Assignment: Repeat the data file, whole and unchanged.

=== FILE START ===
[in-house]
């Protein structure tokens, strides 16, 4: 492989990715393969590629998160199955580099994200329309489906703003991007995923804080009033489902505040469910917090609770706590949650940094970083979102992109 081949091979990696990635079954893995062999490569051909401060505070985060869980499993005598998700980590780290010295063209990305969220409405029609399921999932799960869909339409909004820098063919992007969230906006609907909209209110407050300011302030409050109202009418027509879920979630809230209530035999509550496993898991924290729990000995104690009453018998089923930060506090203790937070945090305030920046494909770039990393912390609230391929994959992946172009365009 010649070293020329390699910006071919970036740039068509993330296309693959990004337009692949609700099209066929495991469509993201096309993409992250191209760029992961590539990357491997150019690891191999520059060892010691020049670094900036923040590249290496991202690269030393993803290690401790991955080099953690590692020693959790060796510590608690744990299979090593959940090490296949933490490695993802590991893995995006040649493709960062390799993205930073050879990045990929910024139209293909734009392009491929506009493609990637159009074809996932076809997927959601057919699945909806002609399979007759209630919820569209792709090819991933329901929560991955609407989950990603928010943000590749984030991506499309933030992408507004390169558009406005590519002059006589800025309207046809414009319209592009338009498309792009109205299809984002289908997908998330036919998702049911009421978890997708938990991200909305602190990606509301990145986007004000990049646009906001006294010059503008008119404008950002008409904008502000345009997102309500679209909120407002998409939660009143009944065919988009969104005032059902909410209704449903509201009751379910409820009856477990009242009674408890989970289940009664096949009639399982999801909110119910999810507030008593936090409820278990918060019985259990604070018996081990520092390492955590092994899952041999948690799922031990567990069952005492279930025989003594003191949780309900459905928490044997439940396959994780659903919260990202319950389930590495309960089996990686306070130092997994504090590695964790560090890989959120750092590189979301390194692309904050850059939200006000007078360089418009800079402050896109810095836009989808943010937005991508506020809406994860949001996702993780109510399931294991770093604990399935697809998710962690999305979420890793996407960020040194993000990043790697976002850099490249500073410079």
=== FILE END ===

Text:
[in-house]
């Protein structure tokens, strides 16, 4: 492989990715393969590629998160199955580099994200329309489906703003991007995923804080009033489902505040469910917090609770706590949650940094970083979102992109 081949091979990696990635079954893995062999490569051909401060505070985060869980499993005598998700980590780290010295063209990305969220409405029609399921999932799960869909339409909004820098063919992007969230906006609907909209209110407050300011302030409050109202009418027509879920979630809230209530035999509550496993898991924290729990000995104690009453018998089923930060506090203790937070945090305030920046494909770039990393912390609230391929994959992946172009365009 010649070293020329390699910006071919970036740039068509993330296309693959990004337009692949609700099209066929495991469509993201096309993409992250191209760029992961590539990357491997150019690891191999520059060892010691020049670094900036923040590249290496991202690269030393993803290690401790991955080099953690590692020693959790060796510590608690744990299979090593959940090490296949933490490695993802590991893995995006040649493709960062390799993205930073050879990045990929910024139209293909734009392009491929506009493609990637159009074809996932076809997927959601057919699945909806002609399979007759209630919820569209792709090819991933329901929560991955609407989950990603928010943000590749984030991506499309933030992408507004390169558009406005590519002059006589800025309207046809414009319209592009338009498309792009109205299809984002289908997908998330036919998702049911009421978890997708938990991200909305602190990606509301990145986007004000990049646009906001006294010059503008008119404008950002008409904008502000345009997102309500679209909120407002998409939660009143009944065919988009969104005032059902909410209704449903509201009751379910409820009856477990009242009674408890989970289940009664096949009639399982999801909110119910999810507030008593936090409820278990918060019985259990604070018996081990520092390492955590092994899952041999948690799922031990567990069952005492279930025989003594003191949780309900459905928490044997439940396959994780659903919260990202319950389930590495309960089996990686306070130092997994504090590695964790560090890989959120750092590189979301390194692309904050850059939200006000007078360089418009800079402050896109810095836009989808943010937005991508506020809406994860949001996702993780109510399931294991770093604990399935697809998710962690999305979420890793996407960020040194993000990043790697976002850099490249500073410079």